Brandon Cronenberg carries on his father David’s tradition of science fiction/body horror with Antiviral. At times uncomfortable viewing, the film nevertheless compels.
Syd Marsh works in a clinic which sells injections of viruses harvested from sick celebrities to obsessed fans. Syd also supplies vials of these to pirate groups, smuggling out the infections in his own body. When he becomes infected with the virus that has debilitated superstar Hannah Geist, Syd becomes a wanted commodity…
The premise of Antiviral, which was written and directed by Brandon Cronenberg, is great. The film takes celebrity worship to the extreme with an interesting and unusual tangent. The film does not seek to make a strong point or complex allegory with its theme. There is no deeper ponderance on celebrity culture than what is on the surface. However, this does not matter as Antiviral in finely executed.
Antiviral works as a science fiction/body horror piece. Taking cues from his father, Brandon Cronenberg has created an uneasiness that is protracted. The theme and imagery create a distinctive atmosphere. Clinical and dystopian, there is nothing about the film that feels comfortable. The at direction is a powerful force in Antiviral. The imagery displayed is sometimes difficult to look at. The film combines the visceral with the clinical. Cronenberg’s film is certainly not recommended for those with a fear of needles.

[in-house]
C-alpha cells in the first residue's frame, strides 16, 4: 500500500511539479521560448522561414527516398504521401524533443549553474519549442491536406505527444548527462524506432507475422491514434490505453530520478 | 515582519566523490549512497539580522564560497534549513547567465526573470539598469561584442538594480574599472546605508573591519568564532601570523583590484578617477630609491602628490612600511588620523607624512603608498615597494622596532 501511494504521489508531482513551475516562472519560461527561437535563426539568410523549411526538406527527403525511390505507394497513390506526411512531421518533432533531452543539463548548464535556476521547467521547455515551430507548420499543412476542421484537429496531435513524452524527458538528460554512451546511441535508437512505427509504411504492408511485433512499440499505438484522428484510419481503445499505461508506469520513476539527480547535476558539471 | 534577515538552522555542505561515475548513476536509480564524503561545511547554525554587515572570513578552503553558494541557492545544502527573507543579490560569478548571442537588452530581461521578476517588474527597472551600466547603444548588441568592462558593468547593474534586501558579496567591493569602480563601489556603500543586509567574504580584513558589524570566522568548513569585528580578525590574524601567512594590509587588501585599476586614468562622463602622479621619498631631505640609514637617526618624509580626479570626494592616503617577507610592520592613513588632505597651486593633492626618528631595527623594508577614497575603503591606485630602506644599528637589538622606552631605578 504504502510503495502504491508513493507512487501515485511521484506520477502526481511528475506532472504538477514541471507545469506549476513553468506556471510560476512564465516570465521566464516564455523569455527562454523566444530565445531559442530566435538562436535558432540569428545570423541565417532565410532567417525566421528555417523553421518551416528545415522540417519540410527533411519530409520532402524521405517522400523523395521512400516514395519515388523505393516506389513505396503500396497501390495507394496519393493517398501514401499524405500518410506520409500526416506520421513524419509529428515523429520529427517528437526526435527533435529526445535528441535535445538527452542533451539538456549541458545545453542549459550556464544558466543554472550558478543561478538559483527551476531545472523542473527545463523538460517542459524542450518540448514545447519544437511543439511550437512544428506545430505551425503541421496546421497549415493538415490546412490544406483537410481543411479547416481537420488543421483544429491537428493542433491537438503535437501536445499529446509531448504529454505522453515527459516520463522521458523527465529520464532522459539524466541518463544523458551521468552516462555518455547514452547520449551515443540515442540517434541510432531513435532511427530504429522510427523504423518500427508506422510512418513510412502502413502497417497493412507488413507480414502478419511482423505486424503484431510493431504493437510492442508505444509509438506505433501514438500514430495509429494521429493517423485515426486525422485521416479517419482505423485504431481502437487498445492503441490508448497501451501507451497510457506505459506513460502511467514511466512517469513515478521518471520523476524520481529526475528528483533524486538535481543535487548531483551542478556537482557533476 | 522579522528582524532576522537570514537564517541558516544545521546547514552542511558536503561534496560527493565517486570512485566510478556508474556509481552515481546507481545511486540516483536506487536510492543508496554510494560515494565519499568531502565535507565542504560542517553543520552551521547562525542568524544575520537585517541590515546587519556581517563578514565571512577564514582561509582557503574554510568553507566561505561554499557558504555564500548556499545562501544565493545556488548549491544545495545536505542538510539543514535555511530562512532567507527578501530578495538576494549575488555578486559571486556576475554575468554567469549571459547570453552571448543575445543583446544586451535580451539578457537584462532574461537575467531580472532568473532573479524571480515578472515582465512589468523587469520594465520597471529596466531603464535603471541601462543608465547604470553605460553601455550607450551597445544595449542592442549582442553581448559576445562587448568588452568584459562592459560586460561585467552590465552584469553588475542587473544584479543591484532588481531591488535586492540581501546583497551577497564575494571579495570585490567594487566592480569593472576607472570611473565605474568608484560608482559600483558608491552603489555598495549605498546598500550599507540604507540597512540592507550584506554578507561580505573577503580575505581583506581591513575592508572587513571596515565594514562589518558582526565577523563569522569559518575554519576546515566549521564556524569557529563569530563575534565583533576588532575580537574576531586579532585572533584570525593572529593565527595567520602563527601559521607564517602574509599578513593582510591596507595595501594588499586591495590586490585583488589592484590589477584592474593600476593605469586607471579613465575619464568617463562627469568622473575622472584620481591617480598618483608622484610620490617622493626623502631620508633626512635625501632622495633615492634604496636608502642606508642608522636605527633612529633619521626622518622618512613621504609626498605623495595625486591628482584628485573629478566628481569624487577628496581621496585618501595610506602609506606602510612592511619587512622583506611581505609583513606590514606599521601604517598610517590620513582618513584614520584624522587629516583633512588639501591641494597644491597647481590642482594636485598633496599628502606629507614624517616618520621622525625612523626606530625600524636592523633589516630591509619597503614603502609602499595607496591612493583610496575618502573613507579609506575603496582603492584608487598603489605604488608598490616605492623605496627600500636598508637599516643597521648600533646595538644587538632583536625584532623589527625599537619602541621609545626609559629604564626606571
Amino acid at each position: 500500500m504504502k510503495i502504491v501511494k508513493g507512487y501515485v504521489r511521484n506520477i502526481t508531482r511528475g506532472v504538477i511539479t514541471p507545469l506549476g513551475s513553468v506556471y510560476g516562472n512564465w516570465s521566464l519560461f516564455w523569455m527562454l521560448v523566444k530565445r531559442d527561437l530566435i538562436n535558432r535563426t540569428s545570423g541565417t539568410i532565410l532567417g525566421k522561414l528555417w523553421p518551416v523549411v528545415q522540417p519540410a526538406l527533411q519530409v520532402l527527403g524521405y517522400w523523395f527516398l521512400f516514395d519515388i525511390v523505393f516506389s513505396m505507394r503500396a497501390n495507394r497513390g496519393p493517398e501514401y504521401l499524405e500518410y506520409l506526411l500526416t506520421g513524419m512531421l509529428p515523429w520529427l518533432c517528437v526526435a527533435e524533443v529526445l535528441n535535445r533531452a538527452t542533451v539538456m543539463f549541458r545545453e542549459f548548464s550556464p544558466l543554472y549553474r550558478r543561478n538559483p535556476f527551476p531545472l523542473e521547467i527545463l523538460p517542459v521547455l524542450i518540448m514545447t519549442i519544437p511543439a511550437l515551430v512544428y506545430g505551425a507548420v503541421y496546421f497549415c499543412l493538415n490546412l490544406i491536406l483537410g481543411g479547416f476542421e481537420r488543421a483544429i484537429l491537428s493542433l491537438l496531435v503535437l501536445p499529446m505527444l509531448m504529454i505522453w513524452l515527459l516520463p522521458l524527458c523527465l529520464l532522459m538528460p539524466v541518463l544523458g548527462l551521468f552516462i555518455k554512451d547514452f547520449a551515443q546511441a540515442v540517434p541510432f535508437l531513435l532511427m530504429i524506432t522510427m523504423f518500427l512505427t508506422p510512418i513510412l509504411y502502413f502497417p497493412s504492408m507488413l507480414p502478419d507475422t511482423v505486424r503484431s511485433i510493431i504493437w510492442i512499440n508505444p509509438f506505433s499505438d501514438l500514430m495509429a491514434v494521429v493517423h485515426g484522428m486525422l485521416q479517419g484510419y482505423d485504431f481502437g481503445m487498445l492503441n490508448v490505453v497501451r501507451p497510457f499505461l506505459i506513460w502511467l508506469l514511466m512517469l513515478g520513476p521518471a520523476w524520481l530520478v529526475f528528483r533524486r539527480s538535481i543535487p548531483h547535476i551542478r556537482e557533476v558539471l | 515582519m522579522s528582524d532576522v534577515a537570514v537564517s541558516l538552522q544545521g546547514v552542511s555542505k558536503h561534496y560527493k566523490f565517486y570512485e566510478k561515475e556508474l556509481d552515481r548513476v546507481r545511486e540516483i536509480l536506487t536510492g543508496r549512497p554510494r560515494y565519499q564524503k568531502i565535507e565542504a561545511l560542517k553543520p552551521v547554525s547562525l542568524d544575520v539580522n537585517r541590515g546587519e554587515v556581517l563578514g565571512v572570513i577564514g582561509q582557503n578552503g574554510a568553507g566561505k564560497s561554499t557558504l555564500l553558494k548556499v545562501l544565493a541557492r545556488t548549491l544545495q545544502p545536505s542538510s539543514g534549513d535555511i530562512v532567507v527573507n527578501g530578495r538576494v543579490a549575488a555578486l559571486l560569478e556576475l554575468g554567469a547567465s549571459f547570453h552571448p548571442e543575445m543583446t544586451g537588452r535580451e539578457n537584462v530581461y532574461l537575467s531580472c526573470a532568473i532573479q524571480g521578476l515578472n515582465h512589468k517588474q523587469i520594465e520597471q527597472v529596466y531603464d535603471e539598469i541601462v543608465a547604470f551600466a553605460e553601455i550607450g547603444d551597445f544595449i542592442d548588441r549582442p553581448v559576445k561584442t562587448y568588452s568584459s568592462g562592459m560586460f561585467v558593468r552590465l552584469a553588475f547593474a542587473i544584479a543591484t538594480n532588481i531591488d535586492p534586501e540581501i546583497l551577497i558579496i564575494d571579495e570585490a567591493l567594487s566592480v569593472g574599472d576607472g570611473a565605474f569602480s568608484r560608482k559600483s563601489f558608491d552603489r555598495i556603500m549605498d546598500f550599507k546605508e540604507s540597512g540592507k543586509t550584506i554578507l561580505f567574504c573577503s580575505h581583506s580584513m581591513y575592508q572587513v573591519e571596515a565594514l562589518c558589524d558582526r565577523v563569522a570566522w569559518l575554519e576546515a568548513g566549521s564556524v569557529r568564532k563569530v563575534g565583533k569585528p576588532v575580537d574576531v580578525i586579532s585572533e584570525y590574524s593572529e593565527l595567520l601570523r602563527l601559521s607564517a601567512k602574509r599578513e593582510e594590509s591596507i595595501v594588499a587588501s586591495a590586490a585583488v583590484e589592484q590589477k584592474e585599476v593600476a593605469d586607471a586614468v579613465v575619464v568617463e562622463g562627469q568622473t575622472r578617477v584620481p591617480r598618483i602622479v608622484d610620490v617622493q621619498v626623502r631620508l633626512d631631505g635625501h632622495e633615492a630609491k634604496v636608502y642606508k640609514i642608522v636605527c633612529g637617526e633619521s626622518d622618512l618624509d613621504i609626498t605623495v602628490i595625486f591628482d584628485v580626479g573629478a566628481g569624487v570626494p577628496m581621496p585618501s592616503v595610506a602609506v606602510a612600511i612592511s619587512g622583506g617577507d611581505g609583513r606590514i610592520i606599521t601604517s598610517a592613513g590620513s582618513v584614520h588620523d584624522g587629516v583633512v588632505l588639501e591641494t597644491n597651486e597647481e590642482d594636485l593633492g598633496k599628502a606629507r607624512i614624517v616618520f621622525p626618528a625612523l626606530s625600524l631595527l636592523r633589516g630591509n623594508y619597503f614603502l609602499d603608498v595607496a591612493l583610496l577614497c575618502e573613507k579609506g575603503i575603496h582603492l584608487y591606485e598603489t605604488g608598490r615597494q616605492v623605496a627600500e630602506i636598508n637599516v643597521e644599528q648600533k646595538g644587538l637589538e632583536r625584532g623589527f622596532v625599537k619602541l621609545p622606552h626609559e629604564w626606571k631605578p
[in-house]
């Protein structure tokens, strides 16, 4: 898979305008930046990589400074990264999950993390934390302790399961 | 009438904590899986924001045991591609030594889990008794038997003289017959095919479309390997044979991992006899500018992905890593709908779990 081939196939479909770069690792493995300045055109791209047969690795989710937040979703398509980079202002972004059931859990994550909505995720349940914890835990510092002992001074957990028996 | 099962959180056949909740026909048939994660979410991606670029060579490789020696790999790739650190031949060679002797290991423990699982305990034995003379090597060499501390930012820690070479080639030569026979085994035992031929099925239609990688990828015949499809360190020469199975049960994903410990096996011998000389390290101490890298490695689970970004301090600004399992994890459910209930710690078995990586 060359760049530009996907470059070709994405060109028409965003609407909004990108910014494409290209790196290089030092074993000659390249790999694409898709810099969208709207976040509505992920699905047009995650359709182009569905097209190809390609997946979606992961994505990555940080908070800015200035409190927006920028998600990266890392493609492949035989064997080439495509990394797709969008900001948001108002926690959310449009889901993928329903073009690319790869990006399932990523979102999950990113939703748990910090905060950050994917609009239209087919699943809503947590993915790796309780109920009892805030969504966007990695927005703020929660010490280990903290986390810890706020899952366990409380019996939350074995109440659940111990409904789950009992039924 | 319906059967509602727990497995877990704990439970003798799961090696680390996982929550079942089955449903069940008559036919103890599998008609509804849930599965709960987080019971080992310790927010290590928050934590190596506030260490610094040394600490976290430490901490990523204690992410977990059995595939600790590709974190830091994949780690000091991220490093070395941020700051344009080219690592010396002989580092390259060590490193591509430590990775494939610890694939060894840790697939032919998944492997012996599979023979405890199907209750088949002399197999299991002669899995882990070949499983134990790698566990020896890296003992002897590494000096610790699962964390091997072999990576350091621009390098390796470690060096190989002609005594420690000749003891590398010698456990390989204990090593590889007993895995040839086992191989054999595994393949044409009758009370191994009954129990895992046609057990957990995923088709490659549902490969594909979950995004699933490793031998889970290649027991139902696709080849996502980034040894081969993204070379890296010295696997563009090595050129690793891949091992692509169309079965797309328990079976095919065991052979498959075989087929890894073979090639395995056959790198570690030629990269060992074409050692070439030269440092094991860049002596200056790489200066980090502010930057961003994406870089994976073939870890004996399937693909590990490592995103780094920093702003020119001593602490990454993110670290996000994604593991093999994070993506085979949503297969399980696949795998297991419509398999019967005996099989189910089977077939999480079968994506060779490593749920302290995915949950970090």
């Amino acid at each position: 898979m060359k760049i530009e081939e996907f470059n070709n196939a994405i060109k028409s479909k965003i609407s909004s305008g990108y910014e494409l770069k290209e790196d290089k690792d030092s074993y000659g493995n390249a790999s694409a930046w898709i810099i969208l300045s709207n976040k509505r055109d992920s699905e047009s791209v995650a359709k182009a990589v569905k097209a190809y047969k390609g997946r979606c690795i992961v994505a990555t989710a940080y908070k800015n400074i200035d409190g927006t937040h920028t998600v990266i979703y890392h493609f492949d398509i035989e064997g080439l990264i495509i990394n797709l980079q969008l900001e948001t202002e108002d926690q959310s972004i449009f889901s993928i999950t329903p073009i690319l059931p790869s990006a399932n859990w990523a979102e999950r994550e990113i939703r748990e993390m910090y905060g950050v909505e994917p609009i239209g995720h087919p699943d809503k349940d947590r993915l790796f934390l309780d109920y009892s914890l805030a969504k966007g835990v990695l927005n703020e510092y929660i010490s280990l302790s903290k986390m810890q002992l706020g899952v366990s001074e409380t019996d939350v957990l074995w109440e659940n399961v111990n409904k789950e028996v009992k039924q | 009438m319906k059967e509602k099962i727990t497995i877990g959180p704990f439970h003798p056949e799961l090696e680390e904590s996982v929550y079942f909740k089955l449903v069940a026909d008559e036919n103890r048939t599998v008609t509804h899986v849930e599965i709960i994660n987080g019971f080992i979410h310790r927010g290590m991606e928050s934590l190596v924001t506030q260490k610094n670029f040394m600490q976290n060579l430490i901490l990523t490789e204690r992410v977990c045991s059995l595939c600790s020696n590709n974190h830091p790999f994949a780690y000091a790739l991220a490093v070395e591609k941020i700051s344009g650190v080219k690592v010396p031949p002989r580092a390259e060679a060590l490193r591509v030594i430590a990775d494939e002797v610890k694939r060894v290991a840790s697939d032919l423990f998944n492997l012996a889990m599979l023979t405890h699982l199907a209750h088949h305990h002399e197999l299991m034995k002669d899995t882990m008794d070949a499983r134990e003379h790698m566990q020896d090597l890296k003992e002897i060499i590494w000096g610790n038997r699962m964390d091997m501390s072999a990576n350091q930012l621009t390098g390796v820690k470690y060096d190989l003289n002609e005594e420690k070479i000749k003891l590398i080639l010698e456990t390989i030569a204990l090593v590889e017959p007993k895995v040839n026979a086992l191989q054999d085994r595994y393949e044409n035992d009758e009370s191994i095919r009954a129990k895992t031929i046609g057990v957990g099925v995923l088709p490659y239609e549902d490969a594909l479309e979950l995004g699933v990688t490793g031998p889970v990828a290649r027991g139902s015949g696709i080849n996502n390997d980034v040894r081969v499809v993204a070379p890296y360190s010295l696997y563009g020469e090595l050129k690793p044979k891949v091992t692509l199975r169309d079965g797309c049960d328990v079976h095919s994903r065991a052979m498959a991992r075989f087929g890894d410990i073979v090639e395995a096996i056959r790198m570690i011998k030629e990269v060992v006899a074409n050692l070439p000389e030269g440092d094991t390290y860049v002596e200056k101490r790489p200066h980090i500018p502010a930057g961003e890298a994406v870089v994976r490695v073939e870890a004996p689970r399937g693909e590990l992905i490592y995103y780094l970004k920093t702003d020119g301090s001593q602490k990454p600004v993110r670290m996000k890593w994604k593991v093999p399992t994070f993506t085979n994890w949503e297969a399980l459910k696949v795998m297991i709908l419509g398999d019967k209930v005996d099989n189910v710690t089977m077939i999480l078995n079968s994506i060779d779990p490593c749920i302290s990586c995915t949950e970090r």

Casting in the film is on point. Caleb Landry Jones appears completely authentic as protagonist Syd March. He really does look sick as the film progresses, which is also thanks to the make up and effects. Sarah Gadon looks every inch the celebrity as the much desired Hannah Geist.
Antiviral is a promising debut feature from Brandon Cronenberg. Fans of his father’s work should approve.
Antiviral is being screened at the London Film Festival in October 2012.